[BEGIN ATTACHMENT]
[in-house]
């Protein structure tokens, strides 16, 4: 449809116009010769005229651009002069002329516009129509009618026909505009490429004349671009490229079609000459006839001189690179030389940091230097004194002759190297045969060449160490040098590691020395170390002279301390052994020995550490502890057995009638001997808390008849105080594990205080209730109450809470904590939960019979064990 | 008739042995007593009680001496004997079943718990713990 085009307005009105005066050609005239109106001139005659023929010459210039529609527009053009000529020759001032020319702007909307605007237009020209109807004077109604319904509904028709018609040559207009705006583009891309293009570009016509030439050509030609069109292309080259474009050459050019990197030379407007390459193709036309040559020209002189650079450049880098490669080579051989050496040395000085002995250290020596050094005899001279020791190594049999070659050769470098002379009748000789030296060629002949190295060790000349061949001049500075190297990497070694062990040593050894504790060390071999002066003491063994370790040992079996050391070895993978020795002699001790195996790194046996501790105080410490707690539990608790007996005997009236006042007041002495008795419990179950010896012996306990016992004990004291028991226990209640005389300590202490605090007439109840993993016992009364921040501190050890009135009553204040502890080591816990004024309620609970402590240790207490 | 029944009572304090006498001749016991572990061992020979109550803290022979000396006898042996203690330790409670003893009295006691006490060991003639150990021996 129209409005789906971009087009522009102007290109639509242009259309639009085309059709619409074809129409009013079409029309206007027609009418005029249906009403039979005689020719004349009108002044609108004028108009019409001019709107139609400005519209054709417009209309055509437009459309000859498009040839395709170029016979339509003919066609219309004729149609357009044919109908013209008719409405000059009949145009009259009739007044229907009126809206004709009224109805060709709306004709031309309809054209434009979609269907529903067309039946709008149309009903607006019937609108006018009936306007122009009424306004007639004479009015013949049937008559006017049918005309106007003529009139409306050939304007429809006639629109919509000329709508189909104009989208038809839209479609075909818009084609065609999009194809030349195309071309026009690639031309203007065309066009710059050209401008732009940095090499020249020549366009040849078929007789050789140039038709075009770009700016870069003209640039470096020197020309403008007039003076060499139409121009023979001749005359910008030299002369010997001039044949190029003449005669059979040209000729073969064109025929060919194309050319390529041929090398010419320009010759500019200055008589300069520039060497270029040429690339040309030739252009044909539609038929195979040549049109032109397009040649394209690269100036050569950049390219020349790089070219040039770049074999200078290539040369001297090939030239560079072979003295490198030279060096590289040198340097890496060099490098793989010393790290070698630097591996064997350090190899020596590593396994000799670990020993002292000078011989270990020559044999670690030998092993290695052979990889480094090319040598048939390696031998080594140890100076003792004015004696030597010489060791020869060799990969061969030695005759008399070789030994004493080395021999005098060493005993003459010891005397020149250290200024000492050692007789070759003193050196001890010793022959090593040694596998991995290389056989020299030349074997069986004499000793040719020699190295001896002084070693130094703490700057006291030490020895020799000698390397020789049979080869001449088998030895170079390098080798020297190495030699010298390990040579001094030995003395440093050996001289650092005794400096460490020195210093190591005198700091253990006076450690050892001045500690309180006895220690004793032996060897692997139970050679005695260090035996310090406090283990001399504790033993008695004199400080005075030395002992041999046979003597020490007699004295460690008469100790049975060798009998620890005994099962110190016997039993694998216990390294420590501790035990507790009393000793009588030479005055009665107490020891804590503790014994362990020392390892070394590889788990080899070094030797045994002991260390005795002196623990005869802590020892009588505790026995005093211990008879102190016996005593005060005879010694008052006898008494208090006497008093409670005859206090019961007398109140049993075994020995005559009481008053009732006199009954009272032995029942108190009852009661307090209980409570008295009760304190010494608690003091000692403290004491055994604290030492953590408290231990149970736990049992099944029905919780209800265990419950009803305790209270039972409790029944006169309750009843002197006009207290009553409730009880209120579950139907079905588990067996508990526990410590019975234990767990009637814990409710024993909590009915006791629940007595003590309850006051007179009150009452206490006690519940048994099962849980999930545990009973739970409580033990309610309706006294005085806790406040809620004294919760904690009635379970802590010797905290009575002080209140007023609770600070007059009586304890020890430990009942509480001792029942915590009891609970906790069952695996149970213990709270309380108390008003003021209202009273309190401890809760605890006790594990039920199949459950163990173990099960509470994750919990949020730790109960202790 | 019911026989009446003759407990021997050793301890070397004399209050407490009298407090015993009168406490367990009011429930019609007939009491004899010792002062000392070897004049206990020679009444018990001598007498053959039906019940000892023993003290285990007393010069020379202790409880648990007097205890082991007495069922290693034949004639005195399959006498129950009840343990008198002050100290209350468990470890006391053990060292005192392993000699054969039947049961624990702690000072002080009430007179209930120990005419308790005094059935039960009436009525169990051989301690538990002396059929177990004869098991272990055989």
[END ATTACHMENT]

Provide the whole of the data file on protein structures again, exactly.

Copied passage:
[in-house]
């Protein structure tokens, strides 16, 4: 449809116009010769005229651009002069002329516009129509009618026909505009490429004349671009490229079609000459006839001189690179030389940091230097004194002759190297045969060449160490040098590691020395170390002279301390052994020995550490502890057995009638001997808390008849105080594990205080209730109450809470904590939960019979064990 | 008739042995007593009680001496004997079943718990713990 085009307005009105005066050609005239109106001139005659023929010459210039529609527009053009000529020759001032020319702007909307605007237009020209109807004077109604319904509904028709018609040559207009705006583009891309293009570009016509030439050509030609069109292309080259474009050459050019990197030379407007390459193709036309040559020209002189650079450049880098490669080579051989050496040395000085002995250290020596050094005899001279020791190594049999070659050769470098002379009748000789030296060629002949190295060790000349061949001049500075190297990497070694062990040593050894504790060390071999002066003491063994370790040992079996050391070895993978020795002699001790195996790194046996501790105080410490707690539990608790007996005997009236006042007041002495008795419990179950010896012996306990016992004990004291028991226990209640005389300590202490605090007439109840993993016992009364921040501190050890009135009553204040502890080591816990004024309620609970402590240790207490 | 029944009572304090006498001749016991572990061992020979109550803290022979000396006898042996203690330790409670003893009295006691006490060991003639150990021996 129209409005789906971009087009522009102007290109639509242009259309639009085309059709619409074809129409009013079409029309206007027609009418005029249906009403039979005689020719004349009108002044609108004028108009019409001019709107139609400005519209054709417009209309055509437009459309000859498009040839395709170029016979339509003919066609219309004729149609357009044919109908013209008719409405000059009949145009009259009739007044229907009126809206004709009224109805060709709306004709031309309809054209434009979609269907529903067309039946709008149309009903607006019937609108006018009936306007122009009424306004007639004479009015013949049937008559006017049918005309106007003529009139409306050939304007429809006639629109919509000329709508189909104009989208038809839209479609075909818009084609065609999009194809030349195309071309026009690639031309203007065309066009710059050209401008732009940095090499020249020549366009040849078929007789050789140039038709075009770009700016870069003209640039470096020197020309403008007039003076060499139409121009023979001749005359910008030299002369010997001039044949190029003449005669059979040209000729073969064109025929060919194309050319390529041929090398010419320009010759500019200055008589300069520039060497270029040429690339040309030739252009044909539609038929195979040549049109032109397009040649394209690269100036050569950049390219020349790089070219040039770049074999200078290539040369001297090939030239560079072979003295490198030279060096590289040198340097890496060099490098793989010393790290070698630097591996064997350090190899020596590593396994000799670990020993002292000078011989270990020559044999670690030998092993290695052979990889480094090319040598048939390696031998080594140890100076003792004015004696030597010489060791020869060799990969061969030695005759008399070789030994004493080395021999005098060493005993003459010891005397020149250290200024000492050692007789070759003193050196001890010793022959090593040694596998991995290389056989020299030349074997069986004499000793040719020699190295001896002084070693130094703490700057006291030490020895020799000698390397020789049979080869001449088998030895170079390098080798020297190495030699010298390990040579001094030995003395440093050996001289650092005794400096460490020195210093190591005198700091253990006076450690050892001045500690309180006895220690004793032996060897692997139970050679005695260090035996310090406090283990001399504790033993008695004199400080005075030395002992041999046979003597020490007699004295460690008469100790049975060798009998620890005994099962110190016997039993694998216990390294420590501790035990507790009393000793009588030479005055009665107490020891804590503790014994362990020392390892070394590889788990080899070094030797045994002991260390005795002196623990005869802590020892009588505790026995005093211990008879102190016996005593005060005879010694008052006898008494208090006497008093409670005859206090019961007398109140049993075994020995005559009481008053009732006199009954009272032995029942108190009852009661307090209980409570008295009760304190010494608690003091000692403290004491055994604290030492953590408290231990149970736990049992099944029905919780209800265990419950009803305790209270039972409790029944006169309750009843002197006009207290009553409730009880209120579950139907079905588990067996508990526990410590019975234990767990009637814990409710024993909590009915006791629940007595003590309850006051007179009150009452206490006690519940048994099962849980999930545990009973739970409580033990309610309706006294005085806790406040809620004294919760904690009635379970802590010797905290009575002080209140007023609770600070007059009586304890020890430990009942509480001792029942915590009891609970906790069952695996149970213990709270309380108390008003003021209202009273309190401890809760605890006790594990039920199949459950163990173990099960509470994750919990949020730790109960202790 | 019911026989009446003759407990021997050793301890070397004399209050407490009298407090015993009168406490367990009011429930019609007939009491004899010792002062000392070897004049206990020679009444018990001598007498053959039906019940000892023993003290285990007393010069020379202790409880648990007097205890082991007495069922290693034949004639005195399959006498129950009840343990008198002050100290209350468990470890006391053990060292005192392993000699054969039947049961624990702690000072002080009430007179209930120990005419308790005094059935039960009436009525169990051989301690538990002396059929177990004869098991272990055989």